The largest study included in the systematic review is a randomized double-blind trial by Arts et al, with 1-year outcomes reported in 2009 and 2-year outcomes reported in 2011. (2, 3) A total of 328 patients who had persistent leg pain due to lumbar disk herniations were randomized to tubular discectomy or conventional microdiscectomy and followed for 2 years. The median time to recovery was not significantly different (2.1 weeks for conventional and 2.0 weeks for tubular treatment). At 8 weeks and through the first year, there was no significant difference between groups in the Roland-Morris Disability Questionnaire (RDQ) for sciatica. At 1 year, intention-to-treat analysis showed significantly better RDQ scores for conventional discectomy than tubular discectomy (3.4 vs. 4.7); however, the difference in scores is less than the minimal clinically important difference of 3 to 5 points. The change in the VAS pain score was statistically better in the conventional discectomy group, with a mean difference in improvement between the 2 groups of 4.2 for leg pain and 3.5 mm for back pain. On a 100-mm scale, the clinical significance of this finding is uncertain. Similar results were obtained at 2-year follow-up. There was no significant difference between the groups in complications (intra-operative or postoperative) or in reoperation rate.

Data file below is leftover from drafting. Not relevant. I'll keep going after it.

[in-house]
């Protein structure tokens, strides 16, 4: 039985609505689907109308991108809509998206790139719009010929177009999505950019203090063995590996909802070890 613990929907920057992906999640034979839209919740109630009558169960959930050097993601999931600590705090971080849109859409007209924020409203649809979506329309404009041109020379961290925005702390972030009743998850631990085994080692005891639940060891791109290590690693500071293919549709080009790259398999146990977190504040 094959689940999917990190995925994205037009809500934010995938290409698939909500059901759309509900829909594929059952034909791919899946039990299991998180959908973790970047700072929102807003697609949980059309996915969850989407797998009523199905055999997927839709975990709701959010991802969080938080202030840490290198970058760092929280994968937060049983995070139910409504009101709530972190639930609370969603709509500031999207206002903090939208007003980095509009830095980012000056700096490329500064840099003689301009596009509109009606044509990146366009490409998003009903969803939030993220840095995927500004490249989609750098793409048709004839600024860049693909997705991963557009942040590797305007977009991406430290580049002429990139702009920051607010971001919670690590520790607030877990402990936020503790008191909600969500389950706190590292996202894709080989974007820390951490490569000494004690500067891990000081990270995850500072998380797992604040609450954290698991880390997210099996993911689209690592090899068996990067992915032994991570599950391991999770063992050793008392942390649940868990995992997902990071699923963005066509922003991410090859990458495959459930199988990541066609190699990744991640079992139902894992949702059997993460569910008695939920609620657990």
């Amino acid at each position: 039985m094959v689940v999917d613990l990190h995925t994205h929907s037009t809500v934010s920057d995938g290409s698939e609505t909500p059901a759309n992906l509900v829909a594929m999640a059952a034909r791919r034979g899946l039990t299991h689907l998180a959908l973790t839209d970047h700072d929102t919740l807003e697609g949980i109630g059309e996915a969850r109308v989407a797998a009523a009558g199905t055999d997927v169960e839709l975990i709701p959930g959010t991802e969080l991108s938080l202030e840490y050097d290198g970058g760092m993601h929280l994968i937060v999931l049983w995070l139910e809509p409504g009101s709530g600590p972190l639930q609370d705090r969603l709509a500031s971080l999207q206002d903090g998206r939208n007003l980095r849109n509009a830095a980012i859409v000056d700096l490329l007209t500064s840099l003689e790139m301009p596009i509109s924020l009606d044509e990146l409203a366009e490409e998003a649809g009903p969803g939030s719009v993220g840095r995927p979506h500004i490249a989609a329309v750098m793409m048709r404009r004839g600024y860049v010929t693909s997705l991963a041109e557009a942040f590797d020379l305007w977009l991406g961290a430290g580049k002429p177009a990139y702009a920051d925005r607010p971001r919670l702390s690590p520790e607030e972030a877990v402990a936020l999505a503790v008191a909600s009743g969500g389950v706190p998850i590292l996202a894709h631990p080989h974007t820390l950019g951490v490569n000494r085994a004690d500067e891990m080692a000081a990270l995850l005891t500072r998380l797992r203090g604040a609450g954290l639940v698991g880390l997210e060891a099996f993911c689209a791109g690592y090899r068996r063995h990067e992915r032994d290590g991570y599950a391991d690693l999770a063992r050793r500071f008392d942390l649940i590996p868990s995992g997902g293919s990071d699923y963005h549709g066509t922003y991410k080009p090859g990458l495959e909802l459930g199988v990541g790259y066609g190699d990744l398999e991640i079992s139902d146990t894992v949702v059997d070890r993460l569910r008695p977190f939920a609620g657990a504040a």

Ryang et al. reported a trial of 60 patients randomized to conventional microdiscectomy or tubular discectomy. (4) The method of randomization and blinding of the investigators was not described. There was no significant difference between the 2 groups for operative time, intraoperative blood loss, or complication rate, or in postoperative VAS for pain, Oswestry Disability Index (ODI), or short-form (SF)-36.